The European Commission and the British government have agreed that the official language of the European Union will be English, rather than German, which was the other possibility.
German is the primary language of more Europeans than any other tongue, over 90 million, against nearly 70 million for English and French. But English is the second language spoken fluently of a much greater number of Europeans than any other language. The British agreed to certain modifications of official spelling, to make it easier for Europeans, to be phased in over five years. The result will be known as Euro-English, and the United Kingdom is not bound to alter the instruction of English in U.K. schools to conform to it.
The results promise to be interesting. In the first year, "s" will replace the soft "c," which will not only make the sivil servants happy, but will surely be taken up with selerity by many when the new plan commenses. The hard "c" will be dropped in favour of "k," which will klear up konfusion, as the letter "c" kan then be skrapped kompletely. The public will become more akkustomed to these korrections, which will be a sinch to introduse by the sekond year, when "ph" will be replased with "f." This will kut words like fotograf by 20 per sent. By the third year, Publik akseptanse of the new spelling kan be expected to sede easily to more komplikated and exsitingly kreative changes. Europeans will be enkouraged to sease to use double letters, which have always ben a deterent to akurasy. Most wil aksept that the silent "e" is a teribl mes, a disgraseful oddity that should be skraped.
It is anticipated that by the fourth year, the profetic reform wil be sufisiently advanced to apeas the Germans by replasing "th" with "z": and "w" with "v." Akordingly, in ze fifz year, ze unesesary "o" kan be kut from vords containing "ou" and at ze end of zis fifz year, ve wil hav a sensibl vriten styl. Zere vil be no trobl viz ze ofisial Uro-speak for zos zat speak the languags of Servantes, Kamus and Rasine, Goz and Hin, (zey ver Goethe and Heine), and Makhiaveli, ets. Ze dream of a kultur of Urop vil kum tru; after ze fifz year, ze Uropeans vil al be speaking German as zat grat ras vanted.
Not to be outdone by this surging linguistic progress in Europe, Quebec, ever at the cutting edge of cultural matters, can provide an authoritative table of translation between English, French, and Quebecois. Thus "Check that" ("Regardé " in French), is "Garsa." "What's new " ("Quoi de neuf?"), is "Pis?" "Look at her and Look at him" ("Regardé -la y" and "Regardé -le") are "Gar la y don" and "Gar le don." "I don't believe it" ("Je ne le crois pas") is "Ben voyon." "What?" ("Quoi?), is "Quessey?" "With that" ("Avec ca"), is "Aik sa." "I'm going to beat you up" ("Je vais me battre"), is "Ma te crises un vole X." "You're kidding me" ("Tu badines") is "Vatendon." "It stinks" ("Ca pue"), is "Sassen charogne." "I was scared" ("J'ai en peur"), is "Gey eu la chienne." "Right here" ("Ici meme"), is "Drette la Y." "Move your ass" ("Tasse-toi"), is "Anweille." "I'm so confused" (Je suis confus"), is "Ch'toute fourre X.") "I'm so tired" ("Je suis si epuisé X"), is "J'cogne de clous." "Get lost" ("Disparais.") is "Decrisse." "Because" ("Parce que"), is ""Stacose." "Anyway" ("En tout cas"), is "Anteka." "See you later" ("A plus tard"), is "Mat woere talleur." "Relax" ("Détends-toi"), is "Camme toe X." "Damn" ("Damne X"), is "Viarge." "She's crying" ("Elle pleure"), is "A braille." And "I'm in trouble" ("Je suis dans le pétrin"), is "Chu dan marde."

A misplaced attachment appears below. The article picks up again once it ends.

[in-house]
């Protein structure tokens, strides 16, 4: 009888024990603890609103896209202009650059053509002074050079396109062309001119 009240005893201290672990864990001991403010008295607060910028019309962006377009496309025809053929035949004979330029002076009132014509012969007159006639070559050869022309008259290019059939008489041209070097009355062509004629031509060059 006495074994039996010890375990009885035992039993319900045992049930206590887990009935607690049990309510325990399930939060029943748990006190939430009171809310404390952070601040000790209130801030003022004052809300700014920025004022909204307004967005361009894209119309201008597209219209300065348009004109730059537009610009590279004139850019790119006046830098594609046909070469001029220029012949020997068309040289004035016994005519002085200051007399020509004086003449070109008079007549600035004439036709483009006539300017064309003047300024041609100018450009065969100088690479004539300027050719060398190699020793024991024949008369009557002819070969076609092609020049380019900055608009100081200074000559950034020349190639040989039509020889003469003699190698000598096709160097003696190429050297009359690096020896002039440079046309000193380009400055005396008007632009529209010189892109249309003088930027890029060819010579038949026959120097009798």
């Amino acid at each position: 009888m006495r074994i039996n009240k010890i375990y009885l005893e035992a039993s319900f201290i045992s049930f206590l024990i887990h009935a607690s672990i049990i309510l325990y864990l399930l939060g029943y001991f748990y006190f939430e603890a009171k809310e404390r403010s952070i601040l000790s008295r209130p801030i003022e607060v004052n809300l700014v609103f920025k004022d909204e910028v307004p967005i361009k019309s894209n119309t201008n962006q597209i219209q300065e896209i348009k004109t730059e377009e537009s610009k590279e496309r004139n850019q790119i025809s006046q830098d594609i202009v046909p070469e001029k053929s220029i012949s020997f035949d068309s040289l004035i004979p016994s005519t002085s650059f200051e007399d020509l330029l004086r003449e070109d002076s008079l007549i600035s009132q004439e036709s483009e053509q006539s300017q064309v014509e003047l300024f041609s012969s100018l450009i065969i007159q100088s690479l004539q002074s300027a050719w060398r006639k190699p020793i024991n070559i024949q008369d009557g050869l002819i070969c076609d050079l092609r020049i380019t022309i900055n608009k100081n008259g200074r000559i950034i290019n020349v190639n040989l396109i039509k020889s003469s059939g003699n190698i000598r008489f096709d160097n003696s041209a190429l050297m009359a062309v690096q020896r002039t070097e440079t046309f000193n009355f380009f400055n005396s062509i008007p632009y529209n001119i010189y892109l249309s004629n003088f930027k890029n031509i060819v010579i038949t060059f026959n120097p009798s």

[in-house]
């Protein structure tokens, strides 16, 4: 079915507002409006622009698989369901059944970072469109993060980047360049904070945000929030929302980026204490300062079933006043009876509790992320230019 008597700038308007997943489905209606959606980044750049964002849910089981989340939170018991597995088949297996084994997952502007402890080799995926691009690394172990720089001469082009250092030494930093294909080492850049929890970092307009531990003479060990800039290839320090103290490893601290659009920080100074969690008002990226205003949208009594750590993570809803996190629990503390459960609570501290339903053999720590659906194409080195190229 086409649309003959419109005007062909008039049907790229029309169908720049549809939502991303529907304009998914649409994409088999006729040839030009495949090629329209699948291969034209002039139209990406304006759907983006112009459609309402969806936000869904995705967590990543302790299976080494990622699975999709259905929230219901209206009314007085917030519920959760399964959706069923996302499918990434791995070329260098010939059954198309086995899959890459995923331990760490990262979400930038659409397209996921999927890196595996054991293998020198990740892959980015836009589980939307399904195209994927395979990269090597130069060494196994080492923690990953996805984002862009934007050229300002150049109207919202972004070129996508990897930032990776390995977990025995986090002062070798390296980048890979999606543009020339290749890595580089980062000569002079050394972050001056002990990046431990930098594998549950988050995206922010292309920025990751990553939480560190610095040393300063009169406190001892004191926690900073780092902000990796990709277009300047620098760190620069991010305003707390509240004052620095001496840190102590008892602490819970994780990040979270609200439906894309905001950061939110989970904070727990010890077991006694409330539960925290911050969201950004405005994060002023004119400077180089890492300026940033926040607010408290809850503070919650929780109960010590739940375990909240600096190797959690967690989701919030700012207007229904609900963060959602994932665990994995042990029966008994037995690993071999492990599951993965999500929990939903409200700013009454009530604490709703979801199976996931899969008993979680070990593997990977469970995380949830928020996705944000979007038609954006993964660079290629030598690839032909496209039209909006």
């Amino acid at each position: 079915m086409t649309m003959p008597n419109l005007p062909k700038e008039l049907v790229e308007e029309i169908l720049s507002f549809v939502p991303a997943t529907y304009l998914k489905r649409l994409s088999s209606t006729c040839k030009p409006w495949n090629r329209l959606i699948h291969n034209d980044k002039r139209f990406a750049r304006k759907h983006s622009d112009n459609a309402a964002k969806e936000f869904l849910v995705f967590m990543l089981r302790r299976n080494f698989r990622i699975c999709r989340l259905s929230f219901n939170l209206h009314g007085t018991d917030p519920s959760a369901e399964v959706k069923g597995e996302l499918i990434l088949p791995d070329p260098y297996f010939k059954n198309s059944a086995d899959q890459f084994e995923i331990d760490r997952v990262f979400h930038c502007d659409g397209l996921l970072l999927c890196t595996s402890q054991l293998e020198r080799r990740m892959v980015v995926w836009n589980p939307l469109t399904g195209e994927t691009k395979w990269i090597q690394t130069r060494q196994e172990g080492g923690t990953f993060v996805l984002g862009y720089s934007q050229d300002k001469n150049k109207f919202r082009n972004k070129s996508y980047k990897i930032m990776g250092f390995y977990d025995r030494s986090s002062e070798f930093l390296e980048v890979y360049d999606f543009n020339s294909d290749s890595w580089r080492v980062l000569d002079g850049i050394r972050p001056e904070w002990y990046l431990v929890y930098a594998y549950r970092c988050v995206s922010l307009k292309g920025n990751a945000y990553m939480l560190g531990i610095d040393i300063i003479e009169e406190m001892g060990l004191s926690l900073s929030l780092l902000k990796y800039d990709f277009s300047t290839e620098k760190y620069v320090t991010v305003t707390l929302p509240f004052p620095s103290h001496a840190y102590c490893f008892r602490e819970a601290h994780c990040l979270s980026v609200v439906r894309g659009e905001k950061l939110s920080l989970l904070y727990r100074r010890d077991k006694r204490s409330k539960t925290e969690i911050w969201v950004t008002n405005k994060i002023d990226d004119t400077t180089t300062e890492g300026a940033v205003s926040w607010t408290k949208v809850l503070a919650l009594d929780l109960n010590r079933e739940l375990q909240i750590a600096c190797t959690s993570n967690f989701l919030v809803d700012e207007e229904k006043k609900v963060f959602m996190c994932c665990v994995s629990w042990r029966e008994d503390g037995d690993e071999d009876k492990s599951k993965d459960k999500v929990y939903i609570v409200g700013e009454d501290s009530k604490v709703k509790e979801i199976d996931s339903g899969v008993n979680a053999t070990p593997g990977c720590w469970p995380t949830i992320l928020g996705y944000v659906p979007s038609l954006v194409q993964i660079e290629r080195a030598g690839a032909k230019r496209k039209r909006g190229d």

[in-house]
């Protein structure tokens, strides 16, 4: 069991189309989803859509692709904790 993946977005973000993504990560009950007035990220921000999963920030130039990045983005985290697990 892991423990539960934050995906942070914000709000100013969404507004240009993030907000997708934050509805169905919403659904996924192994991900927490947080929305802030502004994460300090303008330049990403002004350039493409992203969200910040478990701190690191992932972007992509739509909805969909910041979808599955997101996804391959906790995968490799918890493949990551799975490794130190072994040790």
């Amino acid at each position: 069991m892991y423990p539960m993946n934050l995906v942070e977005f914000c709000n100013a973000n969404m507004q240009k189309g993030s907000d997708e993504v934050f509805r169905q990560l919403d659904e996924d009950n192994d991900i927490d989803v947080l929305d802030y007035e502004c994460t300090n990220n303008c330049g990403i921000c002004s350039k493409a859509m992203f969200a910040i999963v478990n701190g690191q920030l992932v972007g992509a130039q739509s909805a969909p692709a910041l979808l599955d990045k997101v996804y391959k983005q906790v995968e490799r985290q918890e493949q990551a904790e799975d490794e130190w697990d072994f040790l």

To be altogether serious, the Euro-initiative to modernize English has not reached such absurd lengths, and an ever larger number of Quebecois is making the effort to speak a French that is acoustically and grammatically closer to the middle version of the phrases above. Most of the leaders in Quebec society, including many of those best known to English-speaking Canadians, such as Pierre Trudeau, Robert Bourassa, and Jeanne Sauvé, spoke with great elegance and precision. But the point of these endless discussions of language is not that they can be made more like other languages and homogenized, or that other languages can be restrained by legislation.
In free societies, people must be free to speak any language they wish and to put out commercial signs in any language they wish. The most eloquent of all Quebecois of my acquaintance was Paul-Émile Cardinal Léger, who in accepting an honorary degree from the University of Montreal in 1974, at the height of the controversy over the restrictive Bill 22, which envisioned language tests for pre-schoolers to see if they should be streamed into French or English schools regardless of the wishes of their parents, made this point.
"I remember walking through the Luxembourg Gardens in Paris in 1928, as a young priest and hearing the chatter of the children, as clear as the chirping of the birds and the splashing of the water in the fountains. It will not be by laws, regulations, fines, and harassments, that a language is promoted. It is by speaking your language in a way that to hear it, others will wish to speak it also."
That is what he did.
Europe will not succeed by homogenizing its nationalities, but by making a virtue of diversity. Quebec will not make French stronger by trying to weaken English. All people should be proud of their language and speak it well and all people should recognize that it is an advantage and an enviable condition to speak more than one language. Americans should not be concerned about the advances of Spanish in the U.S., as long as all public schooling has English as the language of instruction and all school attendees learn English. Beyond that, any additional language facility expands the cultural resources of the country and should be encouraged.